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    Once upon a time, when I was smaller than I am now but looking to get as big as possible, I lived off of tuna and potatoes almost exclusively for a period of years. That, plus a scoop of protein powder in my morning cereal, was my muscle-building master plan.

    Did it work? Sure, to a certain degree. But today, I know that’s not the only way to split your sleeves without breaking the bank.

    When I get asked by aspiring bodybuilders how to grow without dough—which is pretty much every single day—here’s what I tell them to put in their shopping carts.

    1. Oatmeal

    Oatmeal is a staple food, and for good reason. You can buy it in bulk at any big supermarket—that much you know. Oatmeal can go in pretty much every meal, it’s easy to travel with, and it plays nicely with both protein and fat sources.

    Oatmeal

    For example, you can mix oats with eggs or egg whites, which is a classic bodybuilder meal. If growth is the goal, though, make sure you use whole eggs. Why? The yolks bring plenty of healthy fats and more calories, both of which you need to add muscle mass.

    Personally, I also like to mix oatmeal with some casein. I’ll put it in a blender or shaker cold, or I’ll cook the oats first, and then add a scoop of casein to it. Voila, there’s a meal.

    If you’re looking for one more thing to add to this muscle-building treat, make it nut butters. Like egg yolks, these are a great source of healthy fats to help support hormone production, and to push you into the calorie surplus you need to build muscle. Almond butter, peanut butter, or just plain nuts like cashews or hazelnuts—they all work.

    2. Rice cakes

    People tend to associate rice cakes with wanting to lose weight, but they’re a great not-so-secret weapon that bodybuilders have been using to grow for decades. They’re a simple, clean, and easy to get source of calories that pairs well with other great growth foods.

    Rice Cakes

    Here’s the perfect combo to put on a rice cake: more nut butter—I’m obviously a big fan—and natural fruit jams or preserves. Don’t go full cheapo on the jam, since there are some that are pure processed junk. It should contain as much fruit as possible, and just a little sugar.

    You may think that almond butter or other nut butters don’t qualify as “budget” foods, but since they pretty much last forever, you can buy in bulk and use it over time. Look for deals, shop the Costcos of the world, and stock up.

    Get this combo right, and you’ll get plenty of healthy fats, nutrient-rich fruit, and just enough healthy, natural sugars to power your workouts and keep your carb stores up where they should be.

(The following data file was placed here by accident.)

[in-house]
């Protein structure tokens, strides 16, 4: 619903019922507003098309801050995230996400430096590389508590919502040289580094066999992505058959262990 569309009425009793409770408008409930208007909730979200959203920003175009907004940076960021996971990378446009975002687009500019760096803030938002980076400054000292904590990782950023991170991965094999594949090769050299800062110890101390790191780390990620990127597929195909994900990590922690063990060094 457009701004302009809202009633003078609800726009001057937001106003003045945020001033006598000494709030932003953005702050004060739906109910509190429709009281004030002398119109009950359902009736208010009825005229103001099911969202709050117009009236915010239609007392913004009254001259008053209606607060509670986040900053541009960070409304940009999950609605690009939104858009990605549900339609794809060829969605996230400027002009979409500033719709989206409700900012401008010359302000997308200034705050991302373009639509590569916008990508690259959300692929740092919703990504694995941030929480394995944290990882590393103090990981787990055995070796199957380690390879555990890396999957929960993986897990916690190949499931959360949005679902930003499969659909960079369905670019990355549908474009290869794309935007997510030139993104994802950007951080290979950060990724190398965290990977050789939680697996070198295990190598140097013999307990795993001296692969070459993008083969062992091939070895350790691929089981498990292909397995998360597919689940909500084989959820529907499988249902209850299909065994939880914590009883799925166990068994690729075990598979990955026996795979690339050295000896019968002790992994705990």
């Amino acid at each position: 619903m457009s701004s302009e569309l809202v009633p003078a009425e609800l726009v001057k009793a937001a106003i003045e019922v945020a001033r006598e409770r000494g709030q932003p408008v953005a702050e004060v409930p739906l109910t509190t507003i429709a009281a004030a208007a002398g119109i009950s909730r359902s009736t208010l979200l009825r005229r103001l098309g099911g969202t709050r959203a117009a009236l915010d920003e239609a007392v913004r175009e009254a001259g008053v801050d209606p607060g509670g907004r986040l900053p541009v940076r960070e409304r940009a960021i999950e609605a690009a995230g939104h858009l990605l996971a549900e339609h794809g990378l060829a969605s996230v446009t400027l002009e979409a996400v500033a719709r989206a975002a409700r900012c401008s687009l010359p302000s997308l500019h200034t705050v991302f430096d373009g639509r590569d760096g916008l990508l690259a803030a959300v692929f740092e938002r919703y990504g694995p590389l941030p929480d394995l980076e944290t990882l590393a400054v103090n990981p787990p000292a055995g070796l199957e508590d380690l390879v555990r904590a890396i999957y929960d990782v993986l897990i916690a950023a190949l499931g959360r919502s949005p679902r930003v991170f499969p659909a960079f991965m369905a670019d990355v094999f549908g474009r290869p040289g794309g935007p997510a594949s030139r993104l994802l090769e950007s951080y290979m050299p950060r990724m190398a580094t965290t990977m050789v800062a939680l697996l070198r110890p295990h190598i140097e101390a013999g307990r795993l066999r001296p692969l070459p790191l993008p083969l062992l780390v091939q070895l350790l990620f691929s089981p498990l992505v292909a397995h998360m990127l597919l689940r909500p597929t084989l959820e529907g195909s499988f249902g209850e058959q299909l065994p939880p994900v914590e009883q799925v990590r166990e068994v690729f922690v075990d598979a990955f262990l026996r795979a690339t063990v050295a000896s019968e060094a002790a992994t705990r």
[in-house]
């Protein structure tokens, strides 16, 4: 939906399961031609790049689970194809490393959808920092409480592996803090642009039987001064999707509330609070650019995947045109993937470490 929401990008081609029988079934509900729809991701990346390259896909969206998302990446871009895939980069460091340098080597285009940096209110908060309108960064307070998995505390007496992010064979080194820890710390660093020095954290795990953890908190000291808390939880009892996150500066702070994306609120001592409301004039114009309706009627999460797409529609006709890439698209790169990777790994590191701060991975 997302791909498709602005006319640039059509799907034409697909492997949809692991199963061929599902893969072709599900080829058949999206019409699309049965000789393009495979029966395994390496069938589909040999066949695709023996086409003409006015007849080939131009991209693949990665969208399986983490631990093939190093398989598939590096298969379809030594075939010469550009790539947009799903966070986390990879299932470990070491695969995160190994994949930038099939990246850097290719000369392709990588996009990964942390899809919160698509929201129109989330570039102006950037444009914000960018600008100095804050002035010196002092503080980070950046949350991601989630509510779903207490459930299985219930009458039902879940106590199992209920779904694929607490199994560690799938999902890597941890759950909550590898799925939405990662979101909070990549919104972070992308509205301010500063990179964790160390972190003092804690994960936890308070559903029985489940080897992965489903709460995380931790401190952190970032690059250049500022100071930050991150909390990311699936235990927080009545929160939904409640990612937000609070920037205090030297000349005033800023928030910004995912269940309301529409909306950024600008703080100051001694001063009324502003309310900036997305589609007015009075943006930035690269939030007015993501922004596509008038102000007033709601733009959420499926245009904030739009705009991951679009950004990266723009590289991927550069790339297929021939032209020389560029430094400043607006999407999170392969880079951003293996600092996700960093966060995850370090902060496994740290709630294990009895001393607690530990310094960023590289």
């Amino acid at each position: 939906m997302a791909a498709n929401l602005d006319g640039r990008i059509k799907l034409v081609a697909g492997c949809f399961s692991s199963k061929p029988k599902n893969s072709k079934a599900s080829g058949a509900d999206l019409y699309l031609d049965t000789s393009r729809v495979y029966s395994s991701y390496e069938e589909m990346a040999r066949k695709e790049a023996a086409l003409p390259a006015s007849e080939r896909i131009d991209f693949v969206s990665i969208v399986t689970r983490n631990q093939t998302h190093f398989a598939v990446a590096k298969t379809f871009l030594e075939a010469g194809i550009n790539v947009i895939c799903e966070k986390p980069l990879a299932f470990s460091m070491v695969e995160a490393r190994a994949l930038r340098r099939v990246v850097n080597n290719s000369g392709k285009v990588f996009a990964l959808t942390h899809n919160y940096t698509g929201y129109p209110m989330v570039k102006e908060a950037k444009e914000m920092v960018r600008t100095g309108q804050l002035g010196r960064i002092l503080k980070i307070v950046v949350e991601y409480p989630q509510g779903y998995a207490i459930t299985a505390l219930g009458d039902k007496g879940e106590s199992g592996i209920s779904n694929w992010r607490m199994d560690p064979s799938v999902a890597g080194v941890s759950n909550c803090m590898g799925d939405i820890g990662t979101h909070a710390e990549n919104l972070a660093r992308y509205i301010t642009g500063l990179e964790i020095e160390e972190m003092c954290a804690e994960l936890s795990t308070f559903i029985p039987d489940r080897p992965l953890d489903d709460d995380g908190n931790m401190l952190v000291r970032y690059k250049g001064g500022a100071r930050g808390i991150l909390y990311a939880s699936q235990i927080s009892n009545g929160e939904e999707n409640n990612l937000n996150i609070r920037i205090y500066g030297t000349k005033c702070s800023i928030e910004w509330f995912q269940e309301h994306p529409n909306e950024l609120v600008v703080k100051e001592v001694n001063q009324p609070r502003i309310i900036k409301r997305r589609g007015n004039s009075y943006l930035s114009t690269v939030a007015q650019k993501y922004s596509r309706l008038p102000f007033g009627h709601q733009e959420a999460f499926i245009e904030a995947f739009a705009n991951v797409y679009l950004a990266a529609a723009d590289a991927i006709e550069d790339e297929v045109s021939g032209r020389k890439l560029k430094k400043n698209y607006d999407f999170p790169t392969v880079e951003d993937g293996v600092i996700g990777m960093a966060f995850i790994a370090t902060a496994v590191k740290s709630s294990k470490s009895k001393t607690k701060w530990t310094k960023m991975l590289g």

3. Canned fish

    As I said earlier, tuna is what I used to live on, and it’s a staple food I still recommend today. But you can overdo it, and there is some fear of mercury levels.

    The answer isn’t to avoid it, but rather to make it just one of the canned fish you eat. You can’t go wrong with canned salmon, especially wild caught, since it’s another great source of healthy fats. Both white albacore and chunk light tuna, which is usually made from a smaller fish named skipjack (smaller means less mercury risk), are also solid options.

    Canned fish

    That, plus some potatoes or rice, and you’ve got a meal you can grow on. Even better, you could add some salad greens in there, along with low-calorie sauces like hot sauces and mustard or soy sauce.

    Here’s another idea: Cook some rice or egg noodles, then fry them lightly in a bit of coconut oil. Crack in a couple of whole eggs and stir-fry the whole thing until the eggs are cooked. Let it cool, then add the canned fish when it’s time to eat.

    One other advantage of egg noodles? They’re actually really tasty. That matters! Remember, to grow you’ll need to eat a lot. Making good-tasting food can only make that easier.

    4. Dried fruit and nuts

    Sure, these are technically two foods, but together, they make one hell of a snack. Remember: meals aren’t all you need to grow. You need snacks, too!

    Dried fruit and nuts

    Back in the day when I was just an up-and-coming trainer looking to add mass, I’d carry a fanny pack, or bum bag, full of nuts and dried fruit to snack on between meeting with clients. I’d probably sneak a few during the session, too.

    Nuts like almonds, hazelnuts, and cashews will all give you extra calories to help you keep in a surplus. But avoid the sugary versions. Raw is best, since you know exactly what you’re taking in.

    Buy them in bulk, keep them with you at all times, and train hard, and you’ll be primed for growth!